Delicious Things to Do with Fresh Peaches
Next to watermelon, peaches are a favorite fruit, according to a recent national poll. Wouldn’t you agree? We look forward to the peach season all year. While they’re incredible eating fresh, out-of-hand, this versatile fruit has a of applications.
Since it’ll be peach season through the end of September, let’s consider these ideas from
our friend and master chef, Dennis Weaver (owner of the Prepared Pantry,
www.preparedpantry.com). Dennis is always experimenting in his Prepared Pantry test
kitchen, and he’s so good to share his discoveries. Take a look:
Peaches and Milk. This idea works well with fresh strawberries, also. Just dice up some fresh peaches into a bowl. You can lightly sweeten them with a drizzle of raw honey, if you like. Then pour a little milk over the contents.
Dennis says he likes to use flavored honey over his fruit. If this idea appeals to you, you can add a smidge of pure vanilla or almond extract to your honey, or try a variety of candy flavorings from a kitchen specialty shop. Raspberry and strawberry rhubarb are really nice in honey, for instance.
Peaches on Your Cereal. No surprises here. We’ve all been doing this for years. But this time, try mashing your sliced or diced peaches and adding a smidge of warmed raw honey. Then create a layered cereal bowl: a layer of smashed fruit, a layer of cereal, a layer of smashed fruit, and a layer of cereal. Add milk to this and enjoy a very divine breakfast or snack!
And don’t forget that peaches are a treat on hot cereal, too. Peaches and oatmeal is a great way to start the day.<
Peaches with Mini Pannekoeken. This is a wonderful treat and quick and easy to make. Drizzle them with peach syrup or caramel syrup (Buttermilk Syrup). A jumbo muffin pan is the perfect baking dish for creating mini dessert cups.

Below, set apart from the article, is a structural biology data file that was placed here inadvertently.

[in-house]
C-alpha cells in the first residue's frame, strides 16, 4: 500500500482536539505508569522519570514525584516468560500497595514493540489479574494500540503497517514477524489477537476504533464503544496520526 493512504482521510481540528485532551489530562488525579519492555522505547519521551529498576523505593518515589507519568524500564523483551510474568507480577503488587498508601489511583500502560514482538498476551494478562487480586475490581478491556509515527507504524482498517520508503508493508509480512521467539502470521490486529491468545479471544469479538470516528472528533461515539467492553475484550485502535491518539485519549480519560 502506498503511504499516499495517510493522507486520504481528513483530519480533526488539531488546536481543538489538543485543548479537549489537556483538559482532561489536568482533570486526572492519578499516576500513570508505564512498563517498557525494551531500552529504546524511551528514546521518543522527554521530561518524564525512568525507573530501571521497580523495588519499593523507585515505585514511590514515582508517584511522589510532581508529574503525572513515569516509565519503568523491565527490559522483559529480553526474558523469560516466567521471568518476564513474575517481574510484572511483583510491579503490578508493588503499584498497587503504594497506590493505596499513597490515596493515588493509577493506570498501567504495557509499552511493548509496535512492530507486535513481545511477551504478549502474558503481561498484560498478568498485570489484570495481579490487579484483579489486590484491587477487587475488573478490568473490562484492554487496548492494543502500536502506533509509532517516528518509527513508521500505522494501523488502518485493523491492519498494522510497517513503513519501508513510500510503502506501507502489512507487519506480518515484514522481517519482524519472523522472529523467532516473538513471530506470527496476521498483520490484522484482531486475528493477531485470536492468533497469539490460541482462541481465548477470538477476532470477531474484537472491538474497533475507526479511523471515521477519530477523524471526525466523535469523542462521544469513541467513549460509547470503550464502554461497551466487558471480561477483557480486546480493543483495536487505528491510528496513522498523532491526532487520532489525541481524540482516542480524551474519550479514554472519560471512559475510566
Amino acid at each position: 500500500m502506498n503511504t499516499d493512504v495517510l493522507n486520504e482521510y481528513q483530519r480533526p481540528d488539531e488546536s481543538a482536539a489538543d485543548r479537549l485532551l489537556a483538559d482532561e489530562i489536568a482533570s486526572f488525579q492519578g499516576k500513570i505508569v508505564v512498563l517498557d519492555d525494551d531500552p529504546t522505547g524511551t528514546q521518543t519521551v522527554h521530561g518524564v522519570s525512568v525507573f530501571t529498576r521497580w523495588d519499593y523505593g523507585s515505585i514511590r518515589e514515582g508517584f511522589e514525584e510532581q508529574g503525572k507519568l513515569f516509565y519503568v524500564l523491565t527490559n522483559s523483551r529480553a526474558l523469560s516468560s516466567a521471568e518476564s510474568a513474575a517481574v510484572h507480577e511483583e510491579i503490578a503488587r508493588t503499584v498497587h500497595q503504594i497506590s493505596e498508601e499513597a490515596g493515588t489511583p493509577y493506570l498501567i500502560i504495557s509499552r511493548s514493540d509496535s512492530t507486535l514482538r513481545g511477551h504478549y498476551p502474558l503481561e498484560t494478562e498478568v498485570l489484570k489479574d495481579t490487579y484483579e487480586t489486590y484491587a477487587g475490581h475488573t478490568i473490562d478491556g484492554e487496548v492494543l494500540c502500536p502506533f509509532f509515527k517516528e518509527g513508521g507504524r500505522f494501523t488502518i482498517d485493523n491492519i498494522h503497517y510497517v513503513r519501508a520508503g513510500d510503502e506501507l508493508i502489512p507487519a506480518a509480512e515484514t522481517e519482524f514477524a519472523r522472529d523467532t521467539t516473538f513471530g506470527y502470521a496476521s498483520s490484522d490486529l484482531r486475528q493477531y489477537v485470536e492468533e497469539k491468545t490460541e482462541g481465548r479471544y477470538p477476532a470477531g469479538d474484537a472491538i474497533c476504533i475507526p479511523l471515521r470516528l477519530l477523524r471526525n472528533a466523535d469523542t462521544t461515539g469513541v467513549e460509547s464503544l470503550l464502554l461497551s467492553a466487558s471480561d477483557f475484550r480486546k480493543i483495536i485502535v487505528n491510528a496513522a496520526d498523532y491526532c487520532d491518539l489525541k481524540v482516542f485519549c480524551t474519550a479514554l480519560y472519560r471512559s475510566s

So for mini pannekoekens you drop sliced peaches in the baked mini pannekoeken cups while they are still warm, drizzle them with syrup, and top them with caramel whipped cream or ice cream. (Caramel whipped cream is just whipped cream sweetened with a little caramel flavoring and a little honey.) Here’s Dennis’ recipe for this crowd-pleasing dessert:
1/4 cup butter
3 large eggs
1/8 teaspoon salt
3/4 cup milk
3/4 cup all-purpose flour
1. Place the butter in an ovenproof skillet with rounded sides OR divide it amongst the individual cups of a jumbo muffin pan.
2. Preheat your oven to 425 degrees. Put the rack in the center, not the top, shelf. When you turn the oven on, place the pan with the butter in the oven. When the oven reaches 250 degrees the butter should be melted. Remove the pan from the oven.
3. Whisk the eggs and the salt in a medium bowl. Add the milk. Whisk in the flour until nearly smooth. Your batter is now ready.
4. Pour the batter into the pan.
5. Bake for 15 to 18 minutes or until the top starts to turn golden brown. Serve hot with your favorite syrup.
Then there’s always the traditional peach cobbler. You can make it in your square baking dish or in a skillet. The difference between a skillet cobbler and a traditional one is that the cobbler batter is spooned over the fruit in the traditional cobbler, while with the skillet cobbler, the fruit is placed on top, as in the blackberry peach cobbler in the pan, and sinks through the batter as it bakes. It’s more of a buckle.
You likely have a favorite cobble batter recipe. But jazz it up a little by switching out the vanilla extract for pure almond extract. Almond and peaches compliment each other well.
And then when ready to serve, consider topping it with a cream cheese whipped cream.
This recipe takes whipped cream to a whole new level:
CLOUD 9 WHIPPED CREAM
8 ounces cream cheese, softened
½ cup brown sugar
1 teaspoon vanilla extract
2 ½ cups heavy whipping cream
In a medium bowl, cream the cream cheese, brown sugar, vanilla, and salt until smooth. In a separate bowl, beat whipping cream until stiff peaks form. Fold the whipped cream into the cream cheese mixture.
NOTE: I also use this to frost cakes, but I use 2 cups of heavy whipping cream rather than the 2 ½ cups that this recipe calls for.
Weekly Newsletter Contributor since 2006
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